Carol Lucey finished her last day as president of Western Nevada College on Wednesday, leaving the reins to Chet Burton as executive officer until a new president is appointed.
But Lucey won’t be going away. She said she intends to be fully involved with Senate Bill 391, which she hopes will eventually provide WNC with a stable funding base. That legislation passed by the 2013 Legislature opens the door to include local funding to help support WNC and Great Basin Community College.
“In the end I think that’s the only thing that’s going to allow Nevada to have colleges outside of Washoe and Clark counties,” she said in July.
She announced in July that she was leaving the presidency but said she would give the Board of Regents time to conduct a national search for her replacement, staying on until January if needed. She said that search still has not even started.
“The longer you’re a lame duck, the harder it is,” she said Wednesday. “I just decided this is the time.”
Lucey sent a letter announcing her departure to the college faculty and staff, as well as members of the college’s three community advisory boards.
She said she took the job 15 years ago “because I had pretty strong feelings about what she colleges could do for people.”
“I’ve got a lot to say about community colleges, the importance of these colleges to economic development and also to providing social mobility to people who don’t have other things they can do,” she said.
But, she said, as president, she was restrained.
“I’m old enough now to have formed a lot of strong opinions in my life, and sometimes college administrators have to be quiet. I don’t want to be quiet,” she said.
She said she will be very involved in the SB391 committee because, “It just doesn’t seem like Nevada is using its colleges as effectively as they could, so I’m going to be out beating that drum.”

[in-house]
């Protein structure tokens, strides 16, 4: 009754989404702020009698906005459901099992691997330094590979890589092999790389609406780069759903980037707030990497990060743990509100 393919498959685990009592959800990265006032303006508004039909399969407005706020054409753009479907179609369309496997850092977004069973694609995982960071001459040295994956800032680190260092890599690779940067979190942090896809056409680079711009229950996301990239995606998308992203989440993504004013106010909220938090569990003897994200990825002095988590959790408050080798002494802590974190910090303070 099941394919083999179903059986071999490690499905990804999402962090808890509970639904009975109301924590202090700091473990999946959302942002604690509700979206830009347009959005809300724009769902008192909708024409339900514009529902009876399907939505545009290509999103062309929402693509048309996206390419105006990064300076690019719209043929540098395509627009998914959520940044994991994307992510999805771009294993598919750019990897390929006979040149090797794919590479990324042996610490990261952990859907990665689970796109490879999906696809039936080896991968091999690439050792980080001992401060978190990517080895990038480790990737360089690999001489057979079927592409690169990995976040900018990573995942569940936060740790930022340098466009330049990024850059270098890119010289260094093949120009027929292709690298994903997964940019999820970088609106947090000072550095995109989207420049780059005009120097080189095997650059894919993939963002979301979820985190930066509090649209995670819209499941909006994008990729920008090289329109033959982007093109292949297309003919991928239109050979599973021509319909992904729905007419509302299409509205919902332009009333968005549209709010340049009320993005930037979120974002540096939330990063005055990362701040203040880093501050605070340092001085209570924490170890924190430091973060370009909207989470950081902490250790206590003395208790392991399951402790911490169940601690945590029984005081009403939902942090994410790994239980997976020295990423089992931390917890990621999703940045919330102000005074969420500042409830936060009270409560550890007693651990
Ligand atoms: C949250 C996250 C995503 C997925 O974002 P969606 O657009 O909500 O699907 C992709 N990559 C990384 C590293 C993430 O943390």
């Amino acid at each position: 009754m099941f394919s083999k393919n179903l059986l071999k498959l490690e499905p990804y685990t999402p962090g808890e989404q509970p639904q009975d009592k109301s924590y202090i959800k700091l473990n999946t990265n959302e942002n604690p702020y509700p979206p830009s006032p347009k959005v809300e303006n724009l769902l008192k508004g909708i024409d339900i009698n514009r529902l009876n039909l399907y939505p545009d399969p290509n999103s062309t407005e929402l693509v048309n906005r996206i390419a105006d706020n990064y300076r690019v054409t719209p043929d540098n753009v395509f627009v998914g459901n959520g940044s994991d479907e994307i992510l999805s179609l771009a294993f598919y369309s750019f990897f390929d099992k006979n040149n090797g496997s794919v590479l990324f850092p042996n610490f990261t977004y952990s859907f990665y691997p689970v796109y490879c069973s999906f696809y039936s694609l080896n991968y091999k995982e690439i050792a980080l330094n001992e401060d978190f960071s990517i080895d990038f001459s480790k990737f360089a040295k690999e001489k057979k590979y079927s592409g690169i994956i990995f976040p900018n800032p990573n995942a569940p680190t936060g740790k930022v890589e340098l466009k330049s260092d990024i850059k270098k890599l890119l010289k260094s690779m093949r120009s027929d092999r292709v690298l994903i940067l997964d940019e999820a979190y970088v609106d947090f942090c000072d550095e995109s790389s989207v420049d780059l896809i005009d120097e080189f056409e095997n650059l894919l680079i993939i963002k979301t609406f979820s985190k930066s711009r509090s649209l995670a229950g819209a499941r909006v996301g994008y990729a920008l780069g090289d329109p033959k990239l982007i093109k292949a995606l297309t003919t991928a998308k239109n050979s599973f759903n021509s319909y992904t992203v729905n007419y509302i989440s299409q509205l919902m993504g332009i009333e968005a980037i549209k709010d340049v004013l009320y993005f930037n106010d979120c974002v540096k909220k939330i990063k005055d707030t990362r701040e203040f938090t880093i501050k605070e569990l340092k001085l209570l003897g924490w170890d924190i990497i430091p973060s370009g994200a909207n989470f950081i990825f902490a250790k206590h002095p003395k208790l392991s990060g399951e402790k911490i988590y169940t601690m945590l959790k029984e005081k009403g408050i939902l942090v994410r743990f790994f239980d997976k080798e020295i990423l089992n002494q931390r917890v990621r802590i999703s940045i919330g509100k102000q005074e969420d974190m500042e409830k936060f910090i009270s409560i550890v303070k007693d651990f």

In a letter to the college staff she said WNC is a very different place than it was when she arrived.
“Even with the significant financial challenges that we have faced and met, we have been able to make changes that I believe have been good for our students and for all the communities we serve,” she wrote.
She said those include diversifying the student population with more recent high school graduates, disabled, low-income and minority students. They added a Veterans Resource Center this semester and increased the number of students who complete degrees nearly every year since she arrived. In 2013, she said, the school issued degrees to 522 students and certificates to another 691 students.
Burton thanked Lucey in a prepared statement.
“Dr. Lucey has provided a solid foundation on which to continue serving the bright young women and men passing through the doors of Western,” Burton said. “They are the keys to our future, and we must never lose sight of that fact. We will continue to do everything we can to support and assist them in furthering their education and reaching their career goals.”
District 9 Regent Ron Knecht, of Carson City, said the Nevada System of Higher Education Board of Regents will start the presidential search process around Nov. 1. Knecht said the goal is to have a new president in place by July 1.
Before the search process begins Chancellor Daniel Klaich and members of the Board of Regents will host a meeting on campus to gather feedback about the qualifications of the new president. Knecht said he hoped to meet at the WNC-Fallon campus.
“There is a process in place; an open process to reach out to everyone in the community and the college community to gather feedback,” Knecht said of the search.
The Regents will meet Oct. 18 at the University of Nevada, Las Vegas and on Dec. 5 and Dec. 6, also at the UNLV. Knecht said an acting president will be named while the search process takes place.
News Editor Adam Trumble contributed to this report.